As time passed, it be­came clear that Chanel’s ap­proach not only

re­flected Bazaar’s idea of Parisian chic, but was also an in­te­gral ele­ment of the wider life that the mag­a­zine pro­posed for its read­ers. Chanel rep­re­sented in­de­pen­dence – the free­dom to go fish­ing, work for a liv­ing, fall in love, fall out of love, dance un­til dawn, travel where­so­ever she chose – and th­ese were the lib­er­ties that were also cel­e­brated in Bazaar. In the words of Carmel Snow – one of the mag­a­zine’s most in­flu­en­tial ed­i­tors, and a friend as well as an ad­mirer of Chanel’s – Bazaar epit­o­mised ‘el­e­gance, with a dash of dar­ing’, a phrase that might equally well be ap­plied to Gabrielle Chanel.

Hence, Chanel was in­te­gral to the iconog­ra­phy of Bazaar ; for ex­am­ple, when Carmel Snow first spot­ted Diana Vree­land (who was to be the mag­a­zine’s iconic fash­ion edi­tor for nigh on 28 years), she was danc­ing in a night­club, wear­ing a white lace Chanel dress with a rose in her black hair. As far as Vree­land was con­cerned, Chanel was the great­est de­signer of all time; in her words: ‘Chanel saw the need for to­tal sim­pli­fi­ca­tion. Corsets, high heels, skirts drag­ging in the dust had to go. She an­tic­i­pated the women of the 20th cen­tury.’ But it was not just her skill as a cou­turière that Vree­land ad­mired: ‘The art of liv­ing was to Chanel as nat­u­ral as her im­mac­u­late white shirts and neat lit­tle suits.’ This, added to a sharp wit and ques­tion­ing mind, said Vree­land, made Chanel ‘the most in­ter­est­ing per­son I’ve ever met’.

And Bazaar re­mained loyal to Chanel, de­spite the vi­cis­si­tudes of fash­ion. Af­ter she closed her busi­ness at the out­break of World War II, she faced sav­age crit­i­cism in Paris with her come­back col­lec­tion in 1954; yet Carmel Snow, Diana Vree­land and their col­leagues at Bazaar of­fered sup­port, and a real en­thu­si­asm for what they recog­nised as Chanel’s time­less qual­ity. New pho­tog­ra­phers, in­clud­ing Richard Ave­don, were com­mis­sioned to cap­ture Chanel’s clothes in mo­tion – mod­elled by lithe young women, danc­ing and leap­ing along the streets of Paris, Lon­don and New York. It is tes­ta­ment both to Chanel’s ex­per­tise and Bazaar ’s cre­ative vi­sion that th­ese im­ages from the Fifties and Sixties look as fresh and com­pelling to­day as they did when they were first pub­lished; just as Cocteau’s il­lus­tra­tions of Chanel are as en­tranc­ing now as ever be­fore.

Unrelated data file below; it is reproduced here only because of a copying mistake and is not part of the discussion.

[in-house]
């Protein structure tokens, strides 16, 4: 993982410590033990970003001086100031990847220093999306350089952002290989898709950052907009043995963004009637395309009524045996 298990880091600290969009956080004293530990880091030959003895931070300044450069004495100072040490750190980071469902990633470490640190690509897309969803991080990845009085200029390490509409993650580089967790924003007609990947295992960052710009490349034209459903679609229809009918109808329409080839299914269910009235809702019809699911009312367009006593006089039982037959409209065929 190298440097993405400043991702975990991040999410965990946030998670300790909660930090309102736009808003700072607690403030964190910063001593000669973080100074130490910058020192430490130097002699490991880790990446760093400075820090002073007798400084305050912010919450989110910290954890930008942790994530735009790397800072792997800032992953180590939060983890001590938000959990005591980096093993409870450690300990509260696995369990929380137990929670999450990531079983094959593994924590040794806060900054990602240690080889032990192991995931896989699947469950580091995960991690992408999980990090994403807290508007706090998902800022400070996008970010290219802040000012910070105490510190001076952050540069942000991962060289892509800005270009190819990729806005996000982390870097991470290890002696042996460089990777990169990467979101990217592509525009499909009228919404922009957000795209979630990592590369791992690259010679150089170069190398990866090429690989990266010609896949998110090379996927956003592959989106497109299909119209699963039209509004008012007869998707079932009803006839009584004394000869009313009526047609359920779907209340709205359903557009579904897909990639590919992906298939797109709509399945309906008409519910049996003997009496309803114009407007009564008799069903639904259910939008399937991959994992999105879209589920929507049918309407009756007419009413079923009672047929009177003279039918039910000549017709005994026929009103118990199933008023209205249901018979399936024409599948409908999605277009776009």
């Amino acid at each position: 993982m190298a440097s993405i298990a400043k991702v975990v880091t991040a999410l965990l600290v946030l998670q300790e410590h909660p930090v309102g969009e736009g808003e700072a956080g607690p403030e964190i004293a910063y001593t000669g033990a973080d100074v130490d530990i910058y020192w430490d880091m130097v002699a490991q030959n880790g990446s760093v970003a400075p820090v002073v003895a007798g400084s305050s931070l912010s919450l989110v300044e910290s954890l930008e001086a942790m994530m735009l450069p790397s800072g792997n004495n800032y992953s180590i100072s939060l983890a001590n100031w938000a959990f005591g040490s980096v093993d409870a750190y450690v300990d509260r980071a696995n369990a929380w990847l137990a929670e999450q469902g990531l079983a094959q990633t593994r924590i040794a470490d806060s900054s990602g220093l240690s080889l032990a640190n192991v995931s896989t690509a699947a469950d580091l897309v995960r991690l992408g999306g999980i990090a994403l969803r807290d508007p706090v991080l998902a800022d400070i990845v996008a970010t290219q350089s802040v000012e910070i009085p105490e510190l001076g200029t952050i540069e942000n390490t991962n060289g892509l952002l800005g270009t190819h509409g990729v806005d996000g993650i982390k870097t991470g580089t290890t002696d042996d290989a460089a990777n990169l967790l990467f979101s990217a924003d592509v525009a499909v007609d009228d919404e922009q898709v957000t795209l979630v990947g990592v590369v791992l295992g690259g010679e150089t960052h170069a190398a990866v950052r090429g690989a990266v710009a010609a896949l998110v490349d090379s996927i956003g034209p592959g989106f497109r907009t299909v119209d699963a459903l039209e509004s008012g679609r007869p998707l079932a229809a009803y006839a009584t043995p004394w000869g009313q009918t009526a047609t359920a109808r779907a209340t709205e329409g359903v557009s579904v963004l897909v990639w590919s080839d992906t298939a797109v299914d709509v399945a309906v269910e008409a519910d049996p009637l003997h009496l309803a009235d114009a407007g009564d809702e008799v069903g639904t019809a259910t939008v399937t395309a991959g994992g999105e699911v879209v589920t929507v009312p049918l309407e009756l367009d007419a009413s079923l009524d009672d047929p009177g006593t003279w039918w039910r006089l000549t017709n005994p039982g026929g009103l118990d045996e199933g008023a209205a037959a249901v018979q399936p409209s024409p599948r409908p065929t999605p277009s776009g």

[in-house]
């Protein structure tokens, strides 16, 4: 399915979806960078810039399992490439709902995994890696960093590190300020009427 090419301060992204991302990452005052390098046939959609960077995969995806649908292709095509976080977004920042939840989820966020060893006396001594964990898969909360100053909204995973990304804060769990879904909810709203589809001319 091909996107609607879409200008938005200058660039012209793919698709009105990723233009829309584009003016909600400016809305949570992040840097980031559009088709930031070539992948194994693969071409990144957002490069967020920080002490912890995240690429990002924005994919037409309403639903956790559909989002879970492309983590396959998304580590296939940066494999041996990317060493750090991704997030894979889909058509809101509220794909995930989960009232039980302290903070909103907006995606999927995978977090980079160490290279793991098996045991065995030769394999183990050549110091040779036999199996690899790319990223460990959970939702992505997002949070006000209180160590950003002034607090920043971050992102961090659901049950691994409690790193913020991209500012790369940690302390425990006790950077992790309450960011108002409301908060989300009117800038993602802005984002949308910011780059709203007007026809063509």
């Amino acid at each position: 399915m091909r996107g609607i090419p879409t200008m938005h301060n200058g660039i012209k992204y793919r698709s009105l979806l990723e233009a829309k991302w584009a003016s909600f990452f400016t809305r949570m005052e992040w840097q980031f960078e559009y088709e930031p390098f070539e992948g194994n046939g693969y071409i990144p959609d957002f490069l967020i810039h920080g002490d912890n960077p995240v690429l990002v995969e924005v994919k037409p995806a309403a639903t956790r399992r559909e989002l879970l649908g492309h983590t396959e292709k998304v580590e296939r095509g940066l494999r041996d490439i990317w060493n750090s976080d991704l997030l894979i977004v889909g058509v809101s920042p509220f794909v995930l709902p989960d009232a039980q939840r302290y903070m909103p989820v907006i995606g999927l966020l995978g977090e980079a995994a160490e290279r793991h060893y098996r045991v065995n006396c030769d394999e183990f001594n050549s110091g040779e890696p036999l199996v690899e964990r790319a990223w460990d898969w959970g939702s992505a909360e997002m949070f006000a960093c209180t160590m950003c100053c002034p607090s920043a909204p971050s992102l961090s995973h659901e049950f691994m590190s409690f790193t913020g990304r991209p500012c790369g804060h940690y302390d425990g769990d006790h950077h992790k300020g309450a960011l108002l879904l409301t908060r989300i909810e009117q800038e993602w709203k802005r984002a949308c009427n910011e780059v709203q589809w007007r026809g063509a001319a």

When Chanel died at the age of 87, in Jan­uary 1971 – still hard at work on a new cou­ture col­lec­tion – Bazaar’s obit­u­ary of the woman they called ‘La Grande Mademoiselle’ was sim­ple yet heart­felt. ‘Her se­cret motto was “To thine own­self be true” and she was true to her­self and to her friends… Coco will re­main within our hearts. She is, for us, an ex­am­ple of courage and lead­er­ship.’

As she was then, so she is now; for Gabrielle Chanel con­tin­ues to be a spirit of in­spi­ra­tion, and a re­minder that, as she her­self ob­served, ‘fash­ion passes, style is eter­nal…’

A new edi­tion of Jus­tine Pi­cardie’s ‘Coco Chanel: the Leg­end and the Life’ (£22, HarperCollins) is out now.

This page: an illustration of a Chanel gown by Jean Cocteau from the July 1937 is­sue of Bazaar. Op­po­site: a Chanel look pho­tographed by Erik Madi­gan Heck for our

Fe­bru­ary 2016 is­sue

Above and op­po­site, in­set: con­tem­po­rary Chanel jew­ellery

Coco Chanel at the Ritz in Paris, as fea­tured in Bazaar ’s Oc­to­ber 1937 is­sue

Por­traits of Coco Chanel by Jean Cocteau from the June (right) and April (op­po­site)

1937 is­sues

Chanel looks in Bazaar, clock­wise

from be­low: an illustration from the

Septem­ber 1935 is­sue. Lily Don­ald­son pho­tographed by David Sli­jper for Oc­to­ber 2015. A Pa­trick De­marche­lier

shot from the Septem­ber 1996 is­sue

Chanel pho­tographed ‘af­ter Wat­teau’ by Ge­orge Hoynin­genHuene for the Novem­ber 1939 is­sue